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New Visual Studio Razor Editor 'Close to Being Ready' for Blazor and Other Projects

The experimental Razor editor for Visual Studio introduced last summer has been updated and is "close to being ready for normal daily development."

Microsoft last July announced the experimental Razor editor for use in projects to develop applications for MVC, Razor Pages and Blazor, the latter being an ASP.NET Core component that allows for web development in C# instead of JavaScript.

Daniel Roth, principal program manager for ASP.NET, described Razor like this when the editor was announced: "Razor is a templating language based on HTML and C# used to define dynamic rendering logic for .NET web apps.... In MVC and Razor Pages apps you use Razor to define the rendering logic for your views and pages using .cshtml files. In Blazor, you use Razor to author reusable UI components in .razor files. Razor is a critical part of the experience for building web apps with .NET."

Razor Editor Architecture
[Click on image for larger view.] Razor Editor Architecture (source: Microsoft).

This week, he penned a new post to provide updates on the editor's progress, which included bolstering basic functionality like code completions and diagnostics and new features, some of which include:

  • Better formatting: An improved formatting engine, more conservative than the old one and reportedly much smarter about how it handles code
  • C# code actions: Now available are "Add @using directives for fully qualified type names" and "Add null checks," with many more to be enabled as the editor's new design makes it easier to do solution
  • Renaming: This is no longer limited to open Razor files, as closed Razor files will get updated as well, and developers can now rename a Blazor component from its tag, and the component Razor file will get renamed automatically
  • LiveShare support: The editor works over a remote session
  • VS Code option: The editor, being based on a reusable Razor language server that provides specific language "smartness," can be used in Visual Studio Code with the C# extension installed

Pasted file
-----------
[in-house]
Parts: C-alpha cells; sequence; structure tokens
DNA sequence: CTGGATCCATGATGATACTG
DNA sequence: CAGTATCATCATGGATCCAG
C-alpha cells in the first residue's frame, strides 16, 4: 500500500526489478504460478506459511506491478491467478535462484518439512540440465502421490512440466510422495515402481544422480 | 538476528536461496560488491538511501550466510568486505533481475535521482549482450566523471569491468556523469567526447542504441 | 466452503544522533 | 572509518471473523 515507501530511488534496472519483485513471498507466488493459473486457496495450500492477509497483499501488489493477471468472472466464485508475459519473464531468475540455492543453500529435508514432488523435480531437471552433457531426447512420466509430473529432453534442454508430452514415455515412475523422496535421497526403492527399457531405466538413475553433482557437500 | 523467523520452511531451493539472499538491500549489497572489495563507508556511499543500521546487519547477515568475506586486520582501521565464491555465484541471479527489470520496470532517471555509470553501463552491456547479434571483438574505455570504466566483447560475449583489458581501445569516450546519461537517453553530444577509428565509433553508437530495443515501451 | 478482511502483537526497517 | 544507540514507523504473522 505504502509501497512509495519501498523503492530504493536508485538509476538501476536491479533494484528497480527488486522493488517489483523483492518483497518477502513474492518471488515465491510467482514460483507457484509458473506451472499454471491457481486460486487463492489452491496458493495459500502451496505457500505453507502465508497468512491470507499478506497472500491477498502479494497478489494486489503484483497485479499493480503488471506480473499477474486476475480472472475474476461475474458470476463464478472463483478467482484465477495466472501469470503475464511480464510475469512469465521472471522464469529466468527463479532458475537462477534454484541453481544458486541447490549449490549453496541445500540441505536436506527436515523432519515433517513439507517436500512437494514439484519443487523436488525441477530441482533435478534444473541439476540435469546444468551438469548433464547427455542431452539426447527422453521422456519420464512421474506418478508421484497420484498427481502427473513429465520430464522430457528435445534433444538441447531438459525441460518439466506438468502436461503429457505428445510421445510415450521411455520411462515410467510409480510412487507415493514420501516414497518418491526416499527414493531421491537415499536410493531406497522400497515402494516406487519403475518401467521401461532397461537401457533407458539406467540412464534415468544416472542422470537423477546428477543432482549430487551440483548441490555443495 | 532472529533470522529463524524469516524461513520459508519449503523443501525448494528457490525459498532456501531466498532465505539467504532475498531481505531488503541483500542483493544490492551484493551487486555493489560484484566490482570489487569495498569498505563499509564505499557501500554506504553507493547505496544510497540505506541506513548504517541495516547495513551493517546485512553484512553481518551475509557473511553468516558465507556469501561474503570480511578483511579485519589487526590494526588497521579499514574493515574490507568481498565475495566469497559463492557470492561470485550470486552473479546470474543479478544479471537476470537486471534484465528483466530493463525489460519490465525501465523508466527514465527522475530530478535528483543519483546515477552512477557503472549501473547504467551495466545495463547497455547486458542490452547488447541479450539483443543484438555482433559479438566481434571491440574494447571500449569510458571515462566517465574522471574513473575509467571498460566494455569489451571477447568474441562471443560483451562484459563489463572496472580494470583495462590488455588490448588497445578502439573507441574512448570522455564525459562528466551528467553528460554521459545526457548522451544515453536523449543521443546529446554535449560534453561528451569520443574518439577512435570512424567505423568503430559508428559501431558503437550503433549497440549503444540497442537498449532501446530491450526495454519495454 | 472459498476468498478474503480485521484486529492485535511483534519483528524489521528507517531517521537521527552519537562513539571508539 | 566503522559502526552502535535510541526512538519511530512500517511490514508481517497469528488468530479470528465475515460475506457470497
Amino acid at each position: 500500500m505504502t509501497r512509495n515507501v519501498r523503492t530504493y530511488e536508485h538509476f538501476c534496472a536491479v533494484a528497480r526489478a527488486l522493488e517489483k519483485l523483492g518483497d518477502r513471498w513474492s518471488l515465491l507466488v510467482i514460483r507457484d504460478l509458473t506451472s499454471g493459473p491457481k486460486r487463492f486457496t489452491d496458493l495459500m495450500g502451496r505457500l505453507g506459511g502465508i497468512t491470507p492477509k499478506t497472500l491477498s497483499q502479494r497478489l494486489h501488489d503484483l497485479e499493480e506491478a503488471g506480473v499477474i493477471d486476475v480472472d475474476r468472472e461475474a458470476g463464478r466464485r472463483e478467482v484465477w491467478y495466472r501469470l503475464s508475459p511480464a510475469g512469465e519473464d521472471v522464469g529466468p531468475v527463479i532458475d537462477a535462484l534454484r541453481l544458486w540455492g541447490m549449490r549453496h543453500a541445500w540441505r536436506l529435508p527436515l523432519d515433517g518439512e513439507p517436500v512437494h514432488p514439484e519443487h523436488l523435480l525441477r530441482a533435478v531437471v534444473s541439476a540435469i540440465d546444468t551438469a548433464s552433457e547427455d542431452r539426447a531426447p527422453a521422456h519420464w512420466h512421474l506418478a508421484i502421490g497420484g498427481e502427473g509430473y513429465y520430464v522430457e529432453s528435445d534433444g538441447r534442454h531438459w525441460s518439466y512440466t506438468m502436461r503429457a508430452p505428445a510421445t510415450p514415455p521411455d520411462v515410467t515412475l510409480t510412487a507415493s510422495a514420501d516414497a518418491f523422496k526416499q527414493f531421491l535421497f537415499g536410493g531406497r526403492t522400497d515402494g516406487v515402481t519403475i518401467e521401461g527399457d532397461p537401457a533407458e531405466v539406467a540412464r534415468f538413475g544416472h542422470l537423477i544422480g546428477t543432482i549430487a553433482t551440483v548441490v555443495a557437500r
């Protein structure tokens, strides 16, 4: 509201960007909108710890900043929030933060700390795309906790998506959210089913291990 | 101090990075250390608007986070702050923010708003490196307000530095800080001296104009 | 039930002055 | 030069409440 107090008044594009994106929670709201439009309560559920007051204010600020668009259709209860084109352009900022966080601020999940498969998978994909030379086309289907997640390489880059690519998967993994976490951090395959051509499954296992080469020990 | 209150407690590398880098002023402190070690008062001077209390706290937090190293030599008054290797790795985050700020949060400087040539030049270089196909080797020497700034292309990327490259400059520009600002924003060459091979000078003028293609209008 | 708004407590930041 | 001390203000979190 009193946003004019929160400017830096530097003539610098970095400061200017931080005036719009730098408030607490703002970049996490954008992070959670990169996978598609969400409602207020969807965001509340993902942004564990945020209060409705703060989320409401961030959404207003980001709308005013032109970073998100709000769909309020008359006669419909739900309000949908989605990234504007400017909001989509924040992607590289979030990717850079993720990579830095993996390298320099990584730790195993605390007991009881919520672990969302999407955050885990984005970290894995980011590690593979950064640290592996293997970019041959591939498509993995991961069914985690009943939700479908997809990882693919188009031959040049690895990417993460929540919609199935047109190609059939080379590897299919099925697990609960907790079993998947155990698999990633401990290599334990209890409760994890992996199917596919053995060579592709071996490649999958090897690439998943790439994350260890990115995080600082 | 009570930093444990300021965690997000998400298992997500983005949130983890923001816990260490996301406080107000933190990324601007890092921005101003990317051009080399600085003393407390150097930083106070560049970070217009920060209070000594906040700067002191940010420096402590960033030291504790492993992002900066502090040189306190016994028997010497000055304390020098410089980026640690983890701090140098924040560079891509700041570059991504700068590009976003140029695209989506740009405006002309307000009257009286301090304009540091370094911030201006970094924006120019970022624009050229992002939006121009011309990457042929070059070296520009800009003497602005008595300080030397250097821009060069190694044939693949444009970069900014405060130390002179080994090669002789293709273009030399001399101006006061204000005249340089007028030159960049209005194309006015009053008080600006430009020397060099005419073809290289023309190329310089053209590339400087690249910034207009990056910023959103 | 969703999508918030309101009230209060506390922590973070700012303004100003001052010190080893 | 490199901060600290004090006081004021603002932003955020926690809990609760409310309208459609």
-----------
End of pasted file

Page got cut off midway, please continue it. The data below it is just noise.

Since the July debut, meanwhile, the list of "known issues" has decreased greatly, with the remaining ones including:

  • Razor syntax coloring imperfections. Razor syntax coloring may sometimes require an edit to trigger, or in some cases may use incorrect colors.
  • No snippet completions. Snippet completions (like prop) aren’t yet supported with the new editor.
  • Limited override completion. Method override completions will only generate the method name, and not the full method signature.
Enabling the Razor Editor
[Click on image for larger view.] Enabling the Razor Editor (source: Microsoft).

Roth is soliciting developer feedback on the editor via the "Send Feedback > Report a Problem" feature in Visual Studio, and he also pointed to surveys being held to gather feedback on syntax coloring, one here and one here.

"It's been six months since we announced the first preview of a new experimental Razor editor for Visual Studio based on a common Razor language server and it's time to give an update on our progress," he said. "The team has been hard at work bringing the new Razor editor up to parity with the old one, fixing bugs, and adding lots of great new functionality. We think the new editor is close to being ready for normal daily development, so now is the time to give it a try with the latest Visual Studio preview."

About the Author

David Ramel is an editor and writer for Converge360.

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